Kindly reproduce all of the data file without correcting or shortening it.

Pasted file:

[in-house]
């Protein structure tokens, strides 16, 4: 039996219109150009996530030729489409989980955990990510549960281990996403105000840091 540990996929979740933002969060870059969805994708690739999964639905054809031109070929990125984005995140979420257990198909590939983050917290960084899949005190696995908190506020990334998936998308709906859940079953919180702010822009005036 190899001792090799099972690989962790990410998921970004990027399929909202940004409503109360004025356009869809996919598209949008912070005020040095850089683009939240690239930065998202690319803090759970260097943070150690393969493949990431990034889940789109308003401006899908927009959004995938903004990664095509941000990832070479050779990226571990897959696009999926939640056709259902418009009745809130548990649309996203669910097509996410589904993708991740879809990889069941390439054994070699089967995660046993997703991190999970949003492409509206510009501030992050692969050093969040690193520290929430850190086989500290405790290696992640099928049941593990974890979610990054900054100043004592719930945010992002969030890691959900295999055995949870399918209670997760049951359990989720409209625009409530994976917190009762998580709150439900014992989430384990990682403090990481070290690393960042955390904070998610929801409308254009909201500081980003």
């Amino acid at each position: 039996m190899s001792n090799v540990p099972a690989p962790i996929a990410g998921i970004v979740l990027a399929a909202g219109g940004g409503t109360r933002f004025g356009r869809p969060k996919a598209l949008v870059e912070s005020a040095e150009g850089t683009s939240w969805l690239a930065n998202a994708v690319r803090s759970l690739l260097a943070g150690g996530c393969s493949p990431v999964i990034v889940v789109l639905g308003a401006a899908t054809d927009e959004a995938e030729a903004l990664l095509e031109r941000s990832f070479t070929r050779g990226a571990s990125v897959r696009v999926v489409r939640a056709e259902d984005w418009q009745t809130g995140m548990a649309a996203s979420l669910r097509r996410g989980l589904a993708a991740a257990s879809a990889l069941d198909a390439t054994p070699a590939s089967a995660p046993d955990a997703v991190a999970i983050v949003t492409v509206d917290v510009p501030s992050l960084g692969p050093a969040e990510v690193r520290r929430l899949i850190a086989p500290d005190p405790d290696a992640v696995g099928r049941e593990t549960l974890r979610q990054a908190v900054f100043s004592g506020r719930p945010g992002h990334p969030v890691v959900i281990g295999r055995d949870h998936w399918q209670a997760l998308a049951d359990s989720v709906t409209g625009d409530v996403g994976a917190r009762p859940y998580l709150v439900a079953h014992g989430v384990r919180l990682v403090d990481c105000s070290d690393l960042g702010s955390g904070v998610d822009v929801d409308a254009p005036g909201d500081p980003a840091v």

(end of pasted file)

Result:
[in-house]
């Protein structure tokens, strides 16, 4: 039996219109150009996530030729489409989980955990990510549960281990996403105000840091 540990996929979740933002969060870059969805994708690739999964639905054809031109070929990125984005995140979420257990198909590939983050917290960084899949005190696995908190506020990334998936998308709906859940079953919180702010822009005036 190899001792090799099972690989962790990410998921970004990027399929909202940004409503109360004025356009869809996919598209949008912070005020040095850089683009939240690239930065998202690319803090759970260097943070150690393969493949990431990034889940789109308003401006899908927009959004995938903004990664095509941000990832070479050779990226571990897959696009999926939640056709259902418009009745809130548990649309996203669910097509996410589904993708991740879809990889069941390439054994070699089967995660046993997703991190999970949003492409509206510009501030992050692969050093969040690193520290929430850190086989500290405790290696992640099928049941593990974890979610990054900054100043004592719930945010992002969030890691959900295999055995949870399918209670997760049951359990989720409209625009409530994976917190009762998580709150439900014992989430384990990682403090990481070290690393960042955390904070998610929801409308254009909201500081980003």
């Amino acid at each position: 039996m190899s001792n090799v540990p099972a690989p962790i996929a990410g998921i970004v979740l990027a399929a909202g219109g940004g409503t109360r933002f004025g356009r869809p969060k996919a598209l949008v870059e912070s005020a040095e150009g850089t683009s939240w969805l690239a930065n998202a994708v690319r803090s759970l690739l260097a943070g150690g996530c393969s493949p990431v999964i990034v889940v789109l639905g308003a401006a899908t054809d927009e959004a995938e030729a903004l990664l095509e031109r941000s990832f070479t070929r050779g990226a571990s990125v897959r696009v999926v489409r939640a056709e259902d984005w418009q009745t809130g995140m548990a649309a996203s979420l669910r097509r996410g989980l589904a993708a991740a257990s879809a990889l069941d198909a390439t054994p070699a590939s089967a995660p046993d955990a997703v991190a999970i983050v949003t492409v509206d917290v510009p501030s992050l960084g692969p050093a969040e990510v690193r520290r929430l899949i850190a086989p500290d005190p405790d290696a992640v696995g099928r049941e593990t549960l974890r979610q990054a908190v900054f100043s004592g506020r719930p945010g992002h990334p969030v890691v959900i281990g295999r055995d949870h998936w399918q209670a997760l998308a049951d359990s989720v709906t409209g625009d409530v996403g994976a917190r009762p859940y998580l709150v439900a079953h014992g989430v384990r919180l990682v403090d990481c105000s070290d690393l960042g702010s955390g904070v998610d822009v929801d409308a254009p005036g909201d500081p980003a840091v």